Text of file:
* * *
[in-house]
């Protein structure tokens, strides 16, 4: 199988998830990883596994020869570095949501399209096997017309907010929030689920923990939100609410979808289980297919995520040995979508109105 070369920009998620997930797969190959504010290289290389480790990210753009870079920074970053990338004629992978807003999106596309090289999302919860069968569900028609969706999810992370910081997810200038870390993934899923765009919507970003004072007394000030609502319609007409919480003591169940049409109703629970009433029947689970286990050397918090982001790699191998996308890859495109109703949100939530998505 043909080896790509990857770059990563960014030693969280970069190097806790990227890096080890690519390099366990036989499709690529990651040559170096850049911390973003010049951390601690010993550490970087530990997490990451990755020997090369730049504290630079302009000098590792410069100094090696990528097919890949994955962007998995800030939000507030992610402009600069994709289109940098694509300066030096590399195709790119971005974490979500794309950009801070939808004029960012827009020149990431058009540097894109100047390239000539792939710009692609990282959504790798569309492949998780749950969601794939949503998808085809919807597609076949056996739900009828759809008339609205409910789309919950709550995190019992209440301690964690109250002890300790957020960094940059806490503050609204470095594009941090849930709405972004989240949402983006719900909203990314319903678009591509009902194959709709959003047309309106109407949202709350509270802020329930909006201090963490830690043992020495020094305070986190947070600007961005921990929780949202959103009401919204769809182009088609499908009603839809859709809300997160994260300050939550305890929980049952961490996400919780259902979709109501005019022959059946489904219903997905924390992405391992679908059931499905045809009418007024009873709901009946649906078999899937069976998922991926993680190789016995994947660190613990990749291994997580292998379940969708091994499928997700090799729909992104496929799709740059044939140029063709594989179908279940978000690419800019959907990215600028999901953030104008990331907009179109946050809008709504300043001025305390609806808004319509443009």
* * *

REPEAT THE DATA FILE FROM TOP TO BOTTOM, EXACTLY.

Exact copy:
[in-house]
């Protein structure tokens, strides 16, 4: 199988998830990883596994020869570095949501399209096997017309907010929030689920923990939100609410979808289980297919995520040995979508109105 070369920009998620997930797969190959504010290289290389480790990210753009870079920074970053990338004629992978807003999106596309090289999302919860069968569900028609969706999810992370910081997810200038870390993934899923765009919507970003004072007394000030609502319609007409919480003591169940049409109703629970009433029947689970286990050397918090982001790699191998996308890859495109109703949100939530998505 043909080896790509990857770059990563960014030693969280970069190097806790990227890096080890690519390099366990036989499709690529990651040559170096850049911390973003010049951390601690010993550490970087530990997490990451990755020997090369730049504290630079302009000098590792410069100094090696990528097919890949994955962007998995800030939000507030992610402009600069994709289109940098694509300066030096590399195709790119971005974490979500794309950009801070939808004029960012827009020149990431058009540097894109100047390239000539792939710009692609990282959504790798569309492949998780749950969601794939949503998808085809919807597609076949056996739900009828759809008339609205409910789309919950709550995190019992209440301690964690109250002890300790957020960094940059806490503050609204470095594009941090849930709405972004989240949402983006719900909203990314319903678009591509009902194959709709959003047309309106109407949202709350509270802020329930909006201090963490830690043992020495020094305070986190947070600007961005921990929780949202959103009401919204769809182009088609499908009603839809859709809300997160994260300050939550305890929980049952961490996400919780259902979709109501005019022959059946489904219903997905924390992405391992679908059931499905045809009418007024009873709901009946649906078999899937069976998922991926993680190789016995994947660190613990990749291994997580292998379940969708091994499928997700090799729909992104496929799709740059044939140029063709594989179908279940978000690419800019959907990215600028999901953030104008990331907009179109946050809008709504300043001025305390609806808004319509443009």